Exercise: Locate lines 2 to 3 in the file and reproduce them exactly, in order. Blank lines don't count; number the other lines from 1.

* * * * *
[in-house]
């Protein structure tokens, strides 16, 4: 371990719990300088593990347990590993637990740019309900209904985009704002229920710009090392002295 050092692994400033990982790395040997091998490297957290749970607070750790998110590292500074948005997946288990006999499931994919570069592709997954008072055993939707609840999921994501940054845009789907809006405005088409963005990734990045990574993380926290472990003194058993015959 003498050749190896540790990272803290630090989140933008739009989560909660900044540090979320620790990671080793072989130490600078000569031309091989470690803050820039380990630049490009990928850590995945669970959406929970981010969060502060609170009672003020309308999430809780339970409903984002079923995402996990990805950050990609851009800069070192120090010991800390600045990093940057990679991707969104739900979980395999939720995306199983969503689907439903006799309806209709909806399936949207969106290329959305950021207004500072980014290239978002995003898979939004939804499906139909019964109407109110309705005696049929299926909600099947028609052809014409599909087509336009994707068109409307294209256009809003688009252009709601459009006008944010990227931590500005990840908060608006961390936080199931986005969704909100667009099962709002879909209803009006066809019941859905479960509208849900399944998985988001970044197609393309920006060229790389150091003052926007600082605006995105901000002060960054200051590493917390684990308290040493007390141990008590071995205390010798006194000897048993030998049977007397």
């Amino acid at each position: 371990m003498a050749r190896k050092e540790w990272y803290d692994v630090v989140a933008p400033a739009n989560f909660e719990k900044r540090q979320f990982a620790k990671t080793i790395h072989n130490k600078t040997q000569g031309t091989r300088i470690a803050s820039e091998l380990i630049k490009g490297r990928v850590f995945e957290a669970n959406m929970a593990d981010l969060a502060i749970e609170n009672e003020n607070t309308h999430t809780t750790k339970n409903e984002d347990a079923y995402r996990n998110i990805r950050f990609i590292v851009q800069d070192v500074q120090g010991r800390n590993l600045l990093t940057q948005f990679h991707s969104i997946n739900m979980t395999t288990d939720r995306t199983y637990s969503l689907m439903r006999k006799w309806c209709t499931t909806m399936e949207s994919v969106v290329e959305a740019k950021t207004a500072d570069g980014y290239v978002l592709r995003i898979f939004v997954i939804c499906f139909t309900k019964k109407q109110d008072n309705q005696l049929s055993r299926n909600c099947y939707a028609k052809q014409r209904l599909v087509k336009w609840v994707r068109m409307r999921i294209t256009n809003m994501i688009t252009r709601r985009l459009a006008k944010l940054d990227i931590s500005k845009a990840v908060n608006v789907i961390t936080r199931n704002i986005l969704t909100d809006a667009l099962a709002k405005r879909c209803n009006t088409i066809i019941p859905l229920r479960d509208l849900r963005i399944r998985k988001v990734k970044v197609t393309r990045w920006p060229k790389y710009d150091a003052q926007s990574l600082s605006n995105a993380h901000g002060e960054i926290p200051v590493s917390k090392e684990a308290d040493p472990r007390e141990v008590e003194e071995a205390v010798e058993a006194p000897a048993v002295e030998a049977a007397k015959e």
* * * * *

């Protein structure tokens, strides 16, 4: 371990719990300088593990347990590993637990740019309900209904985009704002229920710009090392002295 050092692994400033990982790395040997091998490297957290749970607070750790998110590292500074948005997946288990006999499931994919570069592709997954008072055993939707609840999921994501940054845009789907809006405005088409963005990734990045990574993380926290472990003194058993015959 003498050749190896540790990272803290630090989140933008739009989560909660900044540090979320620790990671080793072989130490600078000569031309091989470690803050820039380990630049490009990928850590995945669970959406929970981010969060502060609170009672003020309308999430809780339970409903984002079923995402996990990805950050990609851009800069070192120090010991800390600045990093940057990679991707969104739900979980395999939720995306199983969503689907439903006799309806209709909806399936949207969106290329959305950021207004500072980014290239978002995003898979939004939804499906139909019964109407109110309705005696049929299926909600099947028609052809014409599909087509336009994707068109409307294209256009809003688009252009709601459009006008944010990227931590500005990840908060608006961390936080199931986005969704909100667009099962709002879909209803009006066809019941859905479960509208849900399944998985988001970044197609393309920006060229790389150091003052926007600082605006995105901000002060960054200051590493917390684990308290040493007390141990008590071995205390010798006194000897048993030998049977007397």
């Amino acid at each position: 371990m003498a050749r190896k050092e540790w990272y803290d692994v630090v989140a933008p400033a739009n989560f909660e719990k900044r540090q979320f990982a620790k990671t080793i790395h072989n130490k600078t040997q000569g031309t091989r300088i470690a803050s820039e091998l380990i630049k490009g490297r990928v850590f995945e957290a669970n959406m929970a593990d981010l969060a502060i749970e609170n009672e003020n607070t309308h999430t809780t750790k339970n409903e984002d347990a079923y995402r996990n998110i990805r950050f990609i590292v851009q800069d070192v500074q120090g010991r800390n590993l600045l990093t940057q948005f990679h991707s969104i997946n739900m979980t395999t288990d939720r995306t199983y637990s969503l689907m439903r006999k006799w309806c209709t499931t909806m399936e949207s994919v969106v290329e959305a740019k950021t207004a500072d570069g980014y290239v978002l592709r995003i898979f939004v997954i939804c499906f139909t309900k019964k109407q109110d008072n309705q005696l049929s055993r299926n909600c099947y939707a028609k052809q014409r209904l599909v087509k336009w609840v994707r068109m409307r999921i294209t256009n809003m994501i688009t252009r709601r985009l459009a006008k944010l940054d990227i931590s500005k845009a990840v908060n608006v789907i961390t936080r199931n704002i986005l969704t909100d809006a667009l099962a709002k405005r879909c209803n009006t088409i066809i019941p859905l229920r479960d509208l849900r963005i399944r998985k988001v990734k970044v197609t393309r990045w920006p060229k790389y710009d150091a003052q926007s990574l600082s605006n995105a993380h901000g002060e960054i926290p200051v590493s917390k090392e684990a308290d040493p472990r007390e141990v008590e003194e071995a205390v010798e058993a006194p000897a048993v002295e030998a049977a007397k015959e």